If you prefer, you can create your own. Embark on a quest to read every book featured on this year’s New York Times hardcover nonfiction best sellers list, for example, or to read something published each year from the time you were born.

Set a daily goal

I thrive when I have specific benchmarks to work toward, so I aim to read 50 pages a day. You could also resolve to get through 10 or 25 or 100 pages per day, or set a goal of reading one book per week or a certain number per year.

If you don’t want to put a number on it, pledge to spend a specific part of each day reading. Wolf, for example, reserves 15 minutes every morning to read; if she’s unable to, she opens her book at night instead. “It centers you,” she says of the dedicated reading time. “It makes you realize you’re just a single human being with a precious sanctuary inside that no one knows about but you.”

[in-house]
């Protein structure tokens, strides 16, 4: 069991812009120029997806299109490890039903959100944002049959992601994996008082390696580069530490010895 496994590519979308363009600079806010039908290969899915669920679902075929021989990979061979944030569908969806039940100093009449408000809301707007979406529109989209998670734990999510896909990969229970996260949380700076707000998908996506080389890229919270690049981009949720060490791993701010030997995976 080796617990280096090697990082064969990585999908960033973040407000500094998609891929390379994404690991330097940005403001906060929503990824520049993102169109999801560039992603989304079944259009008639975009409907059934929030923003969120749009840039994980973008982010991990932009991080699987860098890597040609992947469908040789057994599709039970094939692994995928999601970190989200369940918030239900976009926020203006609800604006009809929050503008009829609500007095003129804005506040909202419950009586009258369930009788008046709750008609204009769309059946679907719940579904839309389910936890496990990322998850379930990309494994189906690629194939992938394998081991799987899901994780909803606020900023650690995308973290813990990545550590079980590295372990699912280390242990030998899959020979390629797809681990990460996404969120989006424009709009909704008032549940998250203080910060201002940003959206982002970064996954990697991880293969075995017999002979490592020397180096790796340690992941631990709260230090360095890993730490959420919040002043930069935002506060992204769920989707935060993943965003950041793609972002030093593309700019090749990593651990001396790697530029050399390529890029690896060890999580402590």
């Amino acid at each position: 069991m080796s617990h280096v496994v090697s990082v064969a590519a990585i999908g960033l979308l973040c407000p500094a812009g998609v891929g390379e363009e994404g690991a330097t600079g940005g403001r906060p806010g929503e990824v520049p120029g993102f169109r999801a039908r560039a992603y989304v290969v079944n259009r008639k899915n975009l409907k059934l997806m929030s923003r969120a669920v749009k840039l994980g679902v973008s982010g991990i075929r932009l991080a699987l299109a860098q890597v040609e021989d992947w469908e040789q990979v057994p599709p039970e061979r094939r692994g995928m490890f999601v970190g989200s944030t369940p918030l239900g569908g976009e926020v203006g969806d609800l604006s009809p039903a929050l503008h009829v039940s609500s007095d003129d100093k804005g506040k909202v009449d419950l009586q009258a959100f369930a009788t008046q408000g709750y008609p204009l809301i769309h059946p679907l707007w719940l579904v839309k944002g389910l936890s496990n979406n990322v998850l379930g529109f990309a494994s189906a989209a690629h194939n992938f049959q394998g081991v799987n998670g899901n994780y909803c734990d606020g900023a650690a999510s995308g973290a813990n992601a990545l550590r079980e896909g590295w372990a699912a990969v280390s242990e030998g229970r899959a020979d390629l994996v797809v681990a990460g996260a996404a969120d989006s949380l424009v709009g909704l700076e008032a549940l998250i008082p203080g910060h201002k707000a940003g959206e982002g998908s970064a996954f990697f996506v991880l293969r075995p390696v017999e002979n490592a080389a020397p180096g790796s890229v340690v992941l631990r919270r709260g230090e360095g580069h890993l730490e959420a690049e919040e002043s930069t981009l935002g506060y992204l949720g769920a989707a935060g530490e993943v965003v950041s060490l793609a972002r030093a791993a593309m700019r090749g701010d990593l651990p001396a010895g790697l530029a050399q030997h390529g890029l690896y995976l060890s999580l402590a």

Try different formats

For years, I resisted anything other than a book I could hold in my hands. Then the pandemic arrived—and I realized that the easiest, safest way to access library books was to opt for the e-version. I’m now a Kindle loyalist.

Being open to different formats, including e-books and audiobooks, is a great way to squeeze in more reading time, Moreno says. (And to quickly settle that debate: Yes, listening to an audiobook counts as reading, our experts agree.) For example, if you’re waiting in line at the store, you can read a few pages on your Kindle. Or if you’re driving, walking the dog, or folding the laundry, why not turn on an audiobook? “Sometimes you don’t have the time to sit and read,” she adds. “It offers a different way to interact with a book while doing other things.”

Read multiple books at once